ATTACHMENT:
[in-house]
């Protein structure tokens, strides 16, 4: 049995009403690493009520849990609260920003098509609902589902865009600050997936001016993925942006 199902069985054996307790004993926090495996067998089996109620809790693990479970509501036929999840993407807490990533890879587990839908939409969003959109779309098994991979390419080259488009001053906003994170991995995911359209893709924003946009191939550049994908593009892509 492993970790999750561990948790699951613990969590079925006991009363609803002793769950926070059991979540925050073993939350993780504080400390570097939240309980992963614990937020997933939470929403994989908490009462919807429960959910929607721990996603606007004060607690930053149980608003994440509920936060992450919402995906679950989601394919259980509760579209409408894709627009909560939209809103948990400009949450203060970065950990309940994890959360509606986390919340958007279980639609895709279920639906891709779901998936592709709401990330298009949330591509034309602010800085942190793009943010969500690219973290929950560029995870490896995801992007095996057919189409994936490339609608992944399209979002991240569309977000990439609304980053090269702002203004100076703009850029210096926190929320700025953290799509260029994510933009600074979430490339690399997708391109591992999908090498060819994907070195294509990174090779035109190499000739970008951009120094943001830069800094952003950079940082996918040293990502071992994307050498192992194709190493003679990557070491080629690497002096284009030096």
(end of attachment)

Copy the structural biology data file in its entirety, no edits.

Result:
[in-house]
């Protein structure tokens, strides 16, 4: 049995009403690493009520849990609260920003098509609902589902865009600050997936001016993925942006 199902069985054996307790004993926090495996067998089996109620809790693990479970509501036929999840993407807490990533890879587990839908939409969003959109779309098994991979390419080259488009001053906003994170991995995911359209893709924003946009191939550049994908593009892509 492993970790999750561990948790699951613990969590079925006991009363609803002793769950926070059991979540925050073993939350993780504080400390570097939240309980992963614990937020997933939470929403994989908490009462919807429960959910929607721990996603606007004060607690930053149980608003994440509920936060992450919402995906679950989601394919259980509760579209409408894709627009909560939209809103948990400009949450203060970065950990309940994890959360509606986390919340958007279980639609895709279920639906891709779901998936592709709401990330298009949330591509034309602010800085942190793009943010969500690219973290929950560029995870490896995801992007095996057919189409994936490339609608992944399209979002991240569309977000990439609304980053090269702002203004100076703009850029210096926190929320700025953290799509260029994510933009600074979430490339690399997708391109591992999908090498060819994907070195294509990174090779035109190499000739970008951009120094943001830069800094952003950079940082996918040293990502071992994307050498192992194709190493003679990557070491080629690497002096284009030096």